Answer.
Yes. Your licence entitles you to any new information pertaining to the stations you licence. You will be required to monitor the CHS web site for updates.



Question.
Some of your stations show USA constituents. Are these stations actually available from CHS?
Answer.
The constituents that CHS has and provides are based on Canadian analysis. While Canada and the US may use the same tidal station, we each do our own independent analyses because these are used for the respective charting programs.



Question.
If I purchase the constituent data for a primary station do I get the correction data for nearby secondary stations?
Answer.
All stations are priced individually, whether reference or secondary.



Question.
Do I pay access royalties every year of my licence?
Answer.
You pay access royalties one time and this covers the term of your licence and includes all updates to the data covered by your particular licence.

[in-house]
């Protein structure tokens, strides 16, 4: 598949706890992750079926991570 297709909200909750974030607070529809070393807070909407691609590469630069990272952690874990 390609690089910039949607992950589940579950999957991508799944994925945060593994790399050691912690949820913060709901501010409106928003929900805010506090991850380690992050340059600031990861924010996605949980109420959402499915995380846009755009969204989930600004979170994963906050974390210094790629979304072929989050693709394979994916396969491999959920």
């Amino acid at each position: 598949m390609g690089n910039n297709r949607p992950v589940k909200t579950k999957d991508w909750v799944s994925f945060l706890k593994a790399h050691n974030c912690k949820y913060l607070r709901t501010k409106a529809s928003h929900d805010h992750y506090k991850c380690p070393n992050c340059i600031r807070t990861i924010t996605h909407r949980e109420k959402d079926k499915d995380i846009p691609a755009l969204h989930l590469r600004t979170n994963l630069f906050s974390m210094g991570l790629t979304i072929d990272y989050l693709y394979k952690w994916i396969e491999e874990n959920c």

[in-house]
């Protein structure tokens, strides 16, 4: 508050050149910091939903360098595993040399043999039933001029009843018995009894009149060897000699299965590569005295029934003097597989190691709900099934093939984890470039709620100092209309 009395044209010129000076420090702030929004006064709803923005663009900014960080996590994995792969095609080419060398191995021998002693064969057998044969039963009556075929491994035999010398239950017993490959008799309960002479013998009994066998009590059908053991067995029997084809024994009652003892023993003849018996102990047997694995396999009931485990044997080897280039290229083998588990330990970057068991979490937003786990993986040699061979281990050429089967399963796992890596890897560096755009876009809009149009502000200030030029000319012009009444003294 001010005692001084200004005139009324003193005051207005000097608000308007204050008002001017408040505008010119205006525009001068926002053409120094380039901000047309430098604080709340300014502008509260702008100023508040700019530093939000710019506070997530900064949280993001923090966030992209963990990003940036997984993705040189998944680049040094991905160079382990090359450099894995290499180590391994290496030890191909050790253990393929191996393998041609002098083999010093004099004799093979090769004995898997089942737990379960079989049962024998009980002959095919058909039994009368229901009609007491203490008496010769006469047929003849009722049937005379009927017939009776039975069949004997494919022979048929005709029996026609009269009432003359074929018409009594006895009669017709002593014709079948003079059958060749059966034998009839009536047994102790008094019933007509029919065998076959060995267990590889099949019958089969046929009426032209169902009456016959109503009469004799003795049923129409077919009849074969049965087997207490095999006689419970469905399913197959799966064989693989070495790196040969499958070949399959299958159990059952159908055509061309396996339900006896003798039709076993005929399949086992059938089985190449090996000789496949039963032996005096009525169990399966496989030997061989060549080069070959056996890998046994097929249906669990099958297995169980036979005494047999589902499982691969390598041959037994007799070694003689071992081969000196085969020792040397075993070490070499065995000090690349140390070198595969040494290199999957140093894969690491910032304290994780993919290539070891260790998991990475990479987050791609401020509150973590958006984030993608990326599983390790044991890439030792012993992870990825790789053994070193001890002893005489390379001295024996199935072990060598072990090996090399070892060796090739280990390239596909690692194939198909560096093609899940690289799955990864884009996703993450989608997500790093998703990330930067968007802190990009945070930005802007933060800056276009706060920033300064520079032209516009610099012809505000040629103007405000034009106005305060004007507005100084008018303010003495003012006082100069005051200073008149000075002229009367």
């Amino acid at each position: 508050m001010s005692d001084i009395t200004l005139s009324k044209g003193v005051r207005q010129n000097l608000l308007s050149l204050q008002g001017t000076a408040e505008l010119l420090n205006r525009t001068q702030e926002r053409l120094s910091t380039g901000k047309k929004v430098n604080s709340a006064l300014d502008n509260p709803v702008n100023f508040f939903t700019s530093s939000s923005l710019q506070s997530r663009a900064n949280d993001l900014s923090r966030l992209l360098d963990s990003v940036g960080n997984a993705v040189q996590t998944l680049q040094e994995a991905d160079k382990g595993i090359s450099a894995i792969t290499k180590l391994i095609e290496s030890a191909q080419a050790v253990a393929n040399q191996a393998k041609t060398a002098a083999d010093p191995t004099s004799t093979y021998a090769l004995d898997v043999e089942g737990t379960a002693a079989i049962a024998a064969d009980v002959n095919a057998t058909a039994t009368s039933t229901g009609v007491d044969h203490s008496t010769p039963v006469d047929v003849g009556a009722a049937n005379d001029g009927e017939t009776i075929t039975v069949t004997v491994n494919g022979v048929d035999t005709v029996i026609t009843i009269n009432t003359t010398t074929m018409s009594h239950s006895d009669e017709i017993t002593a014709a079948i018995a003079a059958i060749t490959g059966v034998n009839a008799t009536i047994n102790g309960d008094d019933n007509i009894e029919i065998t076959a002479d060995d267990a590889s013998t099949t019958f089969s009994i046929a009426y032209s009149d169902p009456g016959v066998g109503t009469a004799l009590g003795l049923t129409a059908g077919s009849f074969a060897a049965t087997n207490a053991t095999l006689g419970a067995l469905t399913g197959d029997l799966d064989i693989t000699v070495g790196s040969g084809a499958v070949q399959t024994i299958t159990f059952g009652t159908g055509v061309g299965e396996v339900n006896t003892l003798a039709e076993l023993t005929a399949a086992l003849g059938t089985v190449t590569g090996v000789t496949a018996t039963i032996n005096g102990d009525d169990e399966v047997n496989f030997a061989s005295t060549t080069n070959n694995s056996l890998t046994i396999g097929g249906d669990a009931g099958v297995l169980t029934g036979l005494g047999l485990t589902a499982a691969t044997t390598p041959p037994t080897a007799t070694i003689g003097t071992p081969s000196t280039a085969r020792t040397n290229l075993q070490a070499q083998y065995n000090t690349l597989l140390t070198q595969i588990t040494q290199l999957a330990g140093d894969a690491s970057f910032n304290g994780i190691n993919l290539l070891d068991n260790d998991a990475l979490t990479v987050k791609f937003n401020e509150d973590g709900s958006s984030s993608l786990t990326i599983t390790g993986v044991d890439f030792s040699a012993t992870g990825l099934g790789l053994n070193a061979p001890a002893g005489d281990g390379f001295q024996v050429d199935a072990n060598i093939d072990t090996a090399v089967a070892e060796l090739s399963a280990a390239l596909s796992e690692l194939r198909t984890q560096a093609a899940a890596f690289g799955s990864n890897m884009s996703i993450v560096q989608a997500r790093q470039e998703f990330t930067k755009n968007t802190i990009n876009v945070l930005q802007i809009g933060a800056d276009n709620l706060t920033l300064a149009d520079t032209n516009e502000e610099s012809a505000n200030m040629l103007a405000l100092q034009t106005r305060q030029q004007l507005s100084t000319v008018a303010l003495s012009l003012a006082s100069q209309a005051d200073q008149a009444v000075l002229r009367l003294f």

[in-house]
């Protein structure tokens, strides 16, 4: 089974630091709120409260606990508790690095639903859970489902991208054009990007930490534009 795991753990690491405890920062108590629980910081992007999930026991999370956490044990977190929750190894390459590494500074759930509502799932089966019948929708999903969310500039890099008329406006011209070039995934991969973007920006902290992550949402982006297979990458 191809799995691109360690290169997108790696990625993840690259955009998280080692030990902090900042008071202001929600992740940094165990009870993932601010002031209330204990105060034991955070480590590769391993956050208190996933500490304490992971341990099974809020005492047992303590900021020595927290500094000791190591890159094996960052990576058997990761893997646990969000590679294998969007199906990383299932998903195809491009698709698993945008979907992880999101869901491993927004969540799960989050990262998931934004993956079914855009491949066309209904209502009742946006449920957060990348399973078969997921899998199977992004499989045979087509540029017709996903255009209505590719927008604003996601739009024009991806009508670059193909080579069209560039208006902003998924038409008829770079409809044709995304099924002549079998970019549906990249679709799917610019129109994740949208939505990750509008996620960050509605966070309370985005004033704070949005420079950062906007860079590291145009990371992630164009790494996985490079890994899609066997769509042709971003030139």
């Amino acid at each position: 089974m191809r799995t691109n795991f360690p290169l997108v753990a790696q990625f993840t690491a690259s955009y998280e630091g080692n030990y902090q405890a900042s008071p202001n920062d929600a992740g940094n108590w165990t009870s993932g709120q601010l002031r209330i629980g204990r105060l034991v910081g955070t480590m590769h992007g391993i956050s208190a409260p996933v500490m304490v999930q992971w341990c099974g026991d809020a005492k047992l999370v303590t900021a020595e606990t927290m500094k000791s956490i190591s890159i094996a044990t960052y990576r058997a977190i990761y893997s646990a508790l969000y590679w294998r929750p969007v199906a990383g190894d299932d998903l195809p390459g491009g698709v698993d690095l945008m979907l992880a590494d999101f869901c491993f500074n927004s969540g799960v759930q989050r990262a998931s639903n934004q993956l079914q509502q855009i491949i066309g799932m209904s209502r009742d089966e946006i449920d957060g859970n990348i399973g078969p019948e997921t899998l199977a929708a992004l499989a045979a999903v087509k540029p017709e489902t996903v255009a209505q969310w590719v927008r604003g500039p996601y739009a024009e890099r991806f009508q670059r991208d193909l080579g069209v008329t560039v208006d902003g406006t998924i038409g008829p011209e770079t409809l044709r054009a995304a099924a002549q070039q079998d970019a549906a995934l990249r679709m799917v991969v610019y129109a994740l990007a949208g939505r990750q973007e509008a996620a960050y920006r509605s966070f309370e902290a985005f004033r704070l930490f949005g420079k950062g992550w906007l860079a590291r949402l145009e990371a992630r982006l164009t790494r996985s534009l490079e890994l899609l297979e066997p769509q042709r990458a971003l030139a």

Question.
What costs are associated with making CHS tidal data available as part of my commercial product?
Answer.
CHS charges a sales royalty of 15% multiplied by the content ratio of CHS tidal data to other tidal data in your product. If you are a licensee for CHS charts we do not charge a second sales royalty for the tidal component of your product, but the access royalty still applies at $25/station for constituent data and $50/station for predictions for the term of the license.



Question.
Can I just give the CHS tidal data away for free?
Answer.
Yes, however sales royalties are still payable to CHS based on the true market value of your product.



Question.
I would like to become a value-added reseller. How long is the licence term?
Answer.
CHS offers value-added reseller licences for tidal data for a term of three years.